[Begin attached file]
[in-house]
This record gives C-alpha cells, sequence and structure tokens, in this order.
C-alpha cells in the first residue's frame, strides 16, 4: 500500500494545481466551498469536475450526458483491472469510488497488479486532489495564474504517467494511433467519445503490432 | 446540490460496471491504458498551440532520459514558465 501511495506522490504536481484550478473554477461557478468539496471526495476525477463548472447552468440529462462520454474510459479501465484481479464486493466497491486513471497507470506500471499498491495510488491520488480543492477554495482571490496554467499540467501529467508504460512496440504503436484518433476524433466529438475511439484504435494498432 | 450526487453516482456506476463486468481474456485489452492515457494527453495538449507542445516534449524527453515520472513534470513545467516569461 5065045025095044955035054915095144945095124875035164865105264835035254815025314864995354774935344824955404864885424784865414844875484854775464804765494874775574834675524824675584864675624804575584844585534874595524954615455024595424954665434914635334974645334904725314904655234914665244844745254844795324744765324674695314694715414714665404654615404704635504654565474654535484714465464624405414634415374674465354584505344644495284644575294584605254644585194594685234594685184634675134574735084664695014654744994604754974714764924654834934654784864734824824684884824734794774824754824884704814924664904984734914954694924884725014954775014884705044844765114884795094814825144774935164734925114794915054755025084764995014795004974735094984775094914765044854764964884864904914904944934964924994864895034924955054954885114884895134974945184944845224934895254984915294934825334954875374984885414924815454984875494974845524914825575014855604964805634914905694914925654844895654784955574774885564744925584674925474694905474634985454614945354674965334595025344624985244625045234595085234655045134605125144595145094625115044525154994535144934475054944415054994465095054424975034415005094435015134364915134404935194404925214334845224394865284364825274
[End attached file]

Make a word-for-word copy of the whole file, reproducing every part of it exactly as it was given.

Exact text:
[in-house]
This record gives C-alpha cells, sequence and structure tokens, in this order.
C-alpha cells in the first residue's frame, strides 16, 4: 500500500494545481466551498469536475450526458483491472469510488497488479486532489495564474504517467494511433467519445503490432 | 446540490460496471491504458498551440532520459514558465 501511495506522490504536481484550478473554477461557478468539496471526495476525477463548472447552468440529462462520454474510459479501465484481479464486493466497491486513471497507470506500471499498491495510488491520488480543492477554495482571490496554467499540467501529467508504460512496440504503436484518433476524433466529438475511439484504435494498432 | 450526487453516482456506476463486468481474456485489452492515457494527453495538449507542445516534449524527453515520472513534470513545467516569461 5065045025095044955035054915095144945095124875035164865105264835035254815025314864995354774935344824955404864885424784865414844875484854775464804765494874775574834675524824675584864675624804575584844585534874595524954615455024595424954665434914635334974645334904725314904655234914665244844745254844795324744765324674695314694715414714665404654615404704635504654565474654535484714465464624405414634415374674465354584505344644495284644575294584605254644585194594685234594685184634675134574735084664695014654744994604754974714764924654834934654784864734824824684884824734794774824754824884704814924664904984734914954694924884725014954775014884705044844765114884795094814825144774935164734925114794915054755025084764995014795004974735094984775094914765044854764964884864904914904944934964924994864895034924955054954885114884895134974945184944845224934895254984915294934825334954875374984885414924815454984875494974845524914825575014855604964805634914905694914925654844895654784955574774885564744925584674925474694905474634985454614945354674965334595025344624985244625045234595085234655045134605125144595145094625115044525154994535144934475054944415054994465095054424975034415005094435015134364915134404935194404925214334845224394865284364825274